Is there someone who left a great impact in your career life? Someone you look up to professionally? Do you at times credit your success to someone’s effort in your professional journey? This is mentorship, it may be structured or by default. Mentorship is the guidance provided by a mentor, especially an experienced person in a company or educational institution. In the nursing profession, mentorship is as important as in any other profession. The experienced nurses pass down knowledge, skills and attitudes to the new entries and younger professionals. The lack of mentorship has brought about the cliché you are aware of that ‘nursing is degrading’ or the new nurses are not good enough.

There is no proven best way for mentorship in nursing, however available research suggests some best practice. It should be structural for it to gain the best results, I’ll be quick to state that unstructured mentorship can yield results. Structured mentorship is whereby there are organized forms of engagement. A mentor and mentee are identified, goals are set and the process begins. At the end the both the mentee and mentor are evaluated against the set goals. In unstructured mentorship, the skills are passed without set guidelines and goals. The new entry learns by observing and may do it unknowingly. Because goals were not set, there is no evaluation, though the skills are passed down. The best practice is to have structured mentorship programs that yield best results and can be evaluated.

Nursing being a diverse profession has many forms of mentorship. Just to highlight a few; peer-mentorship and faculty led mentorship. Peer mentorship is where nurses are able to learn from a colleague in the same level of expertise. You have different abilities and can learn from on another even though you are on the same level. This is an important aspect of mentorship that is always ignored. Because of your different learning abilities, younger nurses learn a lot from their fellow peers. The most common form is the faculty led mentorship. This is where you have an experienced nurse pass knowledge to younger nurses. This can be at the training school level and at the hospital level. Mentorship should start from the school and go on to the hospital. This should be structured with clear set goals. The nurse educator and senior nurses in the hospital should be intentional about this. If you are a nurse educator or a nurse manager and you don’t have mentorship programs, this is the right time to start one.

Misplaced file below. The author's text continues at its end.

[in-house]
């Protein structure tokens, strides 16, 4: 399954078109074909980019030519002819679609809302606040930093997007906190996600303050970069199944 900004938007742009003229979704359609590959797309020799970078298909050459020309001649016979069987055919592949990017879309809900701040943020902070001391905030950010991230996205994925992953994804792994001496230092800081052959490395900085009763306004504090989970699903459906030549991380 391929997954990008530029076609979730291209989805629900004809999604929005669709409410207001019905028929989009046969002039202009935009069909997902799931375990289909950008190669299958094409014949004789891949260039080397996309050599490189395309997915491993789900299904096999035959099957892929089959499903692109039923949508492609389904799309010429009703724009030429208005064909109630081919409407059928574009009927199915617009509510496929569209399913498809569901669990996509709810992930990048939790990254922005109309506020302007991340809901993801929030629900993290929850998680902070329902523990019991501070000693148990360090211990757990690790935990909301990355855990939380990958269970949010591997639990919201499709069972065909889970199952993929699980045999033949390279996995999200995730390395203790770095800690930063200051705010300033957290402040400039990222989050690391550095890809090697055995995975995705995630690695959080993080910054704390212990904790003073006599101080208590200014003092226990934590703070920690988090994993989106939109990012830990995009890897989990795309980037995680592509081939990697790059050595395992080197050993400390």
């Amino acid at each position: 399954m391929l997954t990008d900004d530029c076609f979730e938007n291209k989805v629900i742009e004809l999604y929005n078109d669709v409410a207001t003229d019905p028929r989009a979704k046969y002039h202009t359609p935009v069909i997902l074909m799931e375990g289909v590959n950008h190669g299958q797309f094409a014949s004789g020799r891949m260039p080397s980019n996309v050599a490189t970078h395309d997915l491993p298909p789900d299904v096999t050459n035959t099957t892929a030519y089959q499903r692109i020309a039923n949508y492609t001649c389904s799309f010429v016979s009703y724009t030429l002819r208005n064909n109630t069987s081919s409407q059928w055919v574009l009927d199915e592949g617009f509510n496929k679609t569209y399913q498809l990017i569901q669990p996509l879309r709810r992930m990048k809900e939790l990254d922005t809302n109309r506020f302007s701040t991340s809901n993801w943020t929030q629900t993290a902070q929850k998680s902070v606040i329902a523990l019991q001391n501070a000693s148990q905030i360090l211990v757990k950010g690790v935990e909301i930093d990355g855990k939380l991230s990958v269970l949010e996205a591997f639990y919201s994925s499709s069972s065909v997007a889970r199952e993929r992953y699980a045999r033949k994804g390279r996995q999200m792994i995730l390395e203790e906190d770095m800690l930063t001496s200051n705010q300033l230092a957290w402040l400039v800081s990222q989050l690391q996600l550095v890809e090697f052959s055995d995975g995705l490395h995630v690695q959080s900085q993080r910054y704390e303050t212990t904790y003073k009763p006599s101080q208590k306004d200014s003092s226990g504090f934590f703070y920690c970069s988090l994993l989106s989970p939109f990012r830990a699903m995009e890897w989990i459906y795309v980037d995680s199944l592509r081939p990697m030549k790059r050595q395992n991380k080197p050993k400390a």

Can anyone be a mentor? Can any senior nurse or nurse educator be a mentor? The nurse mentor must have certain capabilities which are important for the task. The mentor must be approachable and easy to reach, this grows the mentor mentee relationship. You need to be dependable, so that the mentor feels safe. Importantly, you need to be knowledgeable and this comes by reading and experience. Knowledge is what is passed down thus you need it. Because mentorship is a relationship, strong communication skills come in handy. Without this, the mentorship becomes difficult to both the mentor and the mentee. Clinical expertise and good work ethics are important attributes for the mentor. Remember not to be bossy, as it dilutes the real importance of the mentorship.

Some factors that affect mentorship programs is lack of them in the first place. Most of you work in areas with no mentorship programs. Research shows that best practice, where possible allow mentees to choose mentors of their own choice. Unsuitable mentor match is one major barrier to a successful mentorship relationship. Lack of trust between the mentor and the mentee affects the end outcome of a successful mentorship program. Lack of mentors and diverse mentoring styles are factors that affect mentorship programs.

The importance of mentor-ship programs cannot be overstated. A good mentor-ship program, identifies roles of both the mentee and mentor. The passage of skills, knowledge and attitude is important as you will not be here permanently. The older professionals are exiting the stage will new entrants and entering and thus the skills must be transferred. The reality is that the two sets of professionals seldom relate well in most scenarios. The old feel that new ones think they know more while the young feel the older ones are ‘old-school’. It is imperative to create a bonding and important relationship among the two groups. They are all important, and thus for continuity of the profession takes center stage. Structured mentor-ship programs should be instituted in both training schools and hospitals. The exit of old nurses and entry of new should be seamless, that no one notices the change. Mentoring doesn’t stop, you are either mentoring or being mentored.


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